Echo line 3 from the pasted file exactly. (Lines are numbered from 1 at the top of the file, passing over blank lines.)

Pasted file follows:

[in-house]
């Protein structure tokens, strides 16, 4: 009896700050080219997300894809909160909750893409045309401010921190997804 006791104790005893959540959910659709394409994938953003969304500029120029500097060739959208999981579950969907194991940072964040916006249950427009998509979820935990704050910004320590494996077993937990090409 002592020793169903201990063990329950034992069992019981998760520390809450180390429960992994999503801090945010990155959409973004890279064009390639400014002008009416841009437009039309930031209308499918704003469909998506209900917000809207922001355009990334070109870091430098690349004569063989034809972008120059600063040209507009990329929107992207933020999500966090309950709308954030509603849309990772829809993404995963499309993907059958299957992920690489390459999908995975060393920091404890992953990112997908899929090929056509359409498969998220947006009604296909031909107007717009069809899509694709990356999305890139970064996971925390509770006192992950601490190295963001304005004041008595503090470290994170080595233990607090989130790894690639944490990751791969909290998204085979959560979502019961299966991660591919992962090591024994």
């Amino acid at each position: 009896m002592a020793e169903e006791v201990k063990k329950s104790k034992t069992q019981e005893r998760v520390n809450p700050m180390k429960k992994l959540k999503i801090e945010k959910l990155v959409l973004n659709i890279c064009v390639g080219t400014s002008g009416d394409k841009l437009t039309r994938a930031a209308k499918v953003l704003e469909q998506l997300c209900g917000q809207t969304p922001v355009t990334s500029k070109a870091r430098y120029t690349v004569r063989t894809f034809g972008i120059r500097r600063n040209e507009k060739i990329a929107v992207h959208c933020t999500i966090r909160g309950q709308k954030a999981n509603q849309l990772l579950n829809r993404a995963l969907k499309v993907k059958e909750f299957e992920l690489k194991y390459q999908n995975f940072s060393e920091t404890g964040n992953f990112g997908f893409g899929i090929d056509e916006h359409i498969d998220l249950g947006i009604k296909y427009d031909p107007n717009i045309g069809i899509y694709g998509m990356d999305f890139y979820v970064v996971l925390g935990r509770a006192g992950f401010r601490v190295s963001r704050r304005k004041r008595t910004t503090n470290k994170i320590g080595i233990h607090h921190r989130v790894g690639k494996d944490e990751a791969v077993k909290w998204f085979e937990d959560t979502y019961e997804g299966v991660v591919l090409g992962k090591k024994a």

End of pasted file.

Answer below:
């Amino acid at each position: 009896m002592a020793e169903e006791v201990k063990k329950s104790k034992t069992q019981e005893r998760v520390n809450p700050m180390k429960k992994l959540k999503i801090e945010k959910l990155v959409l973004n659709i890279c064009v390639g080219t400014s002008g009416d394409k841009l437009t039309r994938a930031a209308k499918v953003l704003e469909q998506l997300c209900g917000q809207t969304p922001v355009t990334s500029k070109a870091r430098y120029t690349v004569r063989t894809f034809g972008i120059r500097r600063n040209e507009k060739i990329a929107v992207h959208c933020t999500i966090r909160g309950q709308k954030a999981n509603q849309l990772l579950n829809r993404a995963l969907k499309v993907k059958e909750f299957e992920l690489k194991y390459q999908n995975f940072s060393e920091t404890g964040n992953f990112g997908f893409g899929i090929d056509e916006h359409i498969d998220l249950g947006i009604k296909y427009d031909p107007n717009i045309g069809i899509y694709g998509m990356d999305f890139y979820v970064v996971l925390g935990r509770a006192g992950f401010r601490v190295s963001r704050r304005k004041r008595t910004t503090n470290k994170i320590g080595i233990h607090h921190r989130v790894g690639k494996d944490e990751a791969v077993k909290w998204f085979e937990d959560t979502y019961e997804g299966v991660v591919l090409g992962k090591k024994a």